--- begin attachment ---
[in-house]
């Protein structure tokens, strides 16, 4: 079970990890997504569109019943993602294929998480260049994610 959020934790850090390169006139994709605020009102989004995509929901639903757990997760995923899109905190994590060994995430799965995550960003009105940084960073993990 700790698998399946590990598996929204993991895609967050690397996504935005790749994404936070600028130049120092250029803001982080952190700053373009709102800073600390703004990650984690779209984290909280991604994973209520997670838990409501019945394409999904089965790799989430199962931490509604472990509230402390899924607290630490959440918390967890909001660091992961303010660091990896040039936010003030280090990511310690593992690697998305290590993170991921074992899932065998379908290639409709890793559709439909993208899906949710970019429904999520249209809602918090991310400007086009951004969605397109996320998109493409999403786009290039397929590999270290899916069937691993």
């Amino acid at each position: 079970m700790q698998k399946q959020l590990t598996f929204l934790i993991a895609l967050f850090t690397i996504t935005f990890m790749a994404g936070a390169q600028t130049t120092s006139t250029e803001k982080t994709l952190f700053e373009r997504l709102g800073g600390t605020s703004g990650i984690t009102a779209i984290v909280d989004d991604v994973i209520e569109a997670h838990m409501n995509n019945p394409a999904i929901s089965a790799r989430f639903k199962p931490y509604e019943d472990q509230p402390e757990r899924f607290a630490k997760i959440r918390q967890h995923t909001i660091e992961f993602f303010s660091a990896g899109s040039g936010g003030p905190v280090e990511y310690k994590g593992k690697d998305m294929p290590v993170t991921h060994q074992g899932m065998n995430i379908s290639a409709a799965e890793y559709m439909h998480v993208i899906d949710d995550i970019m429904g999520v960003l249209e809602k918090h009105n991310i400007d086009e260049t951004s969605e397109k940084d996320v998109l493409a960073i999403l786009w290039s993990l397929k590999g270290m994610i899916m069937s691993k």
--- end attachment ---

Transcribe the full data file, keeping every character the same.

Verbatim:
[in-house]
């Protein structure tokens, strides 16, 4: 079970990890997504569109019943993602294929998480260049994610 959020934790850090390169006139994709605020009102989004995509929901639903757990997760995923899109905190994590060994995430799965995550960003009105940084960073993990 700790698998399946590990598996929204993991895609967050690397996504935005790749994404936070600028130049120092250029803001982080952190700053373009709102800073600390703004990650984690779209984290909280991604994973209520997670838990409501019945394409999904089965790799989430199962931490509604472990509230402390899924607290630490959440918390967890909001660091992961303010660091990896040039936010003030280090990511310690593992690697998305290590993170991921074992899932065998379908290639409709890793559709439909993208899906949710970019429904999520249209809602918090991310400007086009951004969605397109996320998109493409999403786009290039397929590999270290899916069937691993």
């Amino acid at each position: 079970m700790q698998k399946q959020l590990t598996f929204l934790i993991a895609l967050f850090t690397i996504t935005f990890m790749a994404g936070a390169q600028t130049t120092s006139t250029e803001k982080t994709l952190f700053e373009r997504l709102g800073g600390t605020s703004g990650i984690t009102a779209i984290v909280d989004d991604v994973i209520e569109a997670h838990m409501n995509n019945p394409a999904i929901s089965a790799r989430f639903k199962p931490y509604e019943d472990q509230p402390e757990r899924f607290a630490k997760i959440r918390q967890h995923t909001i660091e992961f993602f303010s660091a990896g899109s040039g936010g003030p905190v280090e990511y310690k994590g593992k690697d998305m294929p290590v993170t991921h060994q074992g899932m065998n995430i379908s290639a409709a799965e890793y559709m439909h998480v993208i899906d949710d995550i970019m429904g999520v960003l249209e809602k918090h009105n991310i400007d086009e260049t951004s969605e397109k940084d996320v998109l493409a960073i999403l786009w290039s993990l397929k590999g270290m994610i899916m069937s691993k």